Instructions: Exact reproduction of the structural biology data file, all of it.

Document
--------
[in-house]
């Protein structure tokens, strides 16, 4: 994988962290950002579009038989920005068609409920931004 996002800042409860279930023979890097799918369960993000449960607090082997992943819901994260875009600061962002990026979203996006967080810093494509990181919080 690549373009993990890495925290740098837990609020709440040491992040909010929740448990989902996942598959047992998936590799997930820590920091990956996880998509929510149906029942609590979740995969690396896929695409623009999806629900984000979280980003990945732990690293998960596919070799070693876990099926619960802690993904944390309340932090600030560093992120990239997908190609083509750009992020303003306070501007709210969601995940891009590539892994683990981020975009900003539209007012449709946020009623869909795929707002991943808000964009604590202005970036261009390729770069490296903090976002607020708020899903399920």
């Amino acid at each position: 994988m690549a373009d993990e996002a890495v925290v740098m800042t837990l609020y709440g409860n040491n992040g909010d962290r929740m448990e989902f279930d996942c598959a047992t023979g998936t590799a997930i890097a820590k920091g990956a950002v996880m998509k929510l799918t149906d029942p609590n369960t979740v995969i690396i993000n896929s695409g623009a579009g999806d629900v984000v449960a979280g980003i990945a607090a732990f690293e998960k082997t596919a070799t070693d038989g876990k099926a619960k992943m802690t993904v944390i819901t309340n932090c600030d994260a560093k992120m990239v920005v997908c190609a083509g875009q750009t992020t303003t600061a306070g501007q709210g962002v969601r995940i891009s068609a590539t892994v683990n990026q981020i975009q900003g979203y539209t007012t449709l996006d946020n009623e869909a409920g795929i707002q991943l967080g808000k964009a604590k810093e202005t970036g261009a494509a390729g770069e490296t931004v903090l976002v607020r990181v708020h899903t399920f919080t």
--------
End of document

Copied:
[in-house]
């Protein structure tokens, strides 16, 4: 994988962290950002579009038989920005068609409920931004 996002800042409860279930023979890097799918369960993000449960607090082997992943819901994260875009600061962002990026979203996006967080810093494509990181919080 690549373009993990890495925290740098837990609020709440040491992040909010929740448990989902996942598959047992998936590799997930820590920091990956996880998509929510149906029942609590979740995969690396896929695409623009999806629900984000979280980003990945732990690293998960596919070799070693876990099926619960802690993904944390309340932090600030560093992120990239997908190609083509750009992020303003306070501007709210969601995940891009590539892994683990981020975009900003539209007012449709946020009623869909795929707002991943808000964009604590202005970036261009390729770069490296903090976002607020708020899903399920």
């Amino acid at each position: 994988m690549a373009d993990e996002a890495v925290v740098m800042t837990l609020y709440g409860n040491n992040g909010d962290r929740m448990e989902f279930d996942c598959a047992t023979g998936t590799a997930i890097a820590k920091g990956a950002v996880m998509k929510l799918t149906d029942p609590n369960t979740v995969i690396i993000n896929s695409g623009a579009g999806d629900v984000v449960a979280g980003i990945a607090a732990f690293e998960k082997t596919a070799t070693d038989g876990k099926a619960k992943m802690t993904v944390i819901t309340n932090c600030d994260a560093k992120m990239v920005v997908c190609a083509g875009q750009t992020t303003t600061a306070g501007q709210g962002v969601r995940i891009s068609a590539t892994v683990n990026q981020i975009q900003g979203y539209t007012t449709l996006d946020n009623e869909a409920g795929i707002q991943l967080g808000k964009a604590k810093e202005t970036g261009a494509a390729g770069e490296t931004v903090l976002v607020r990181v708020h899903t399920f919080t």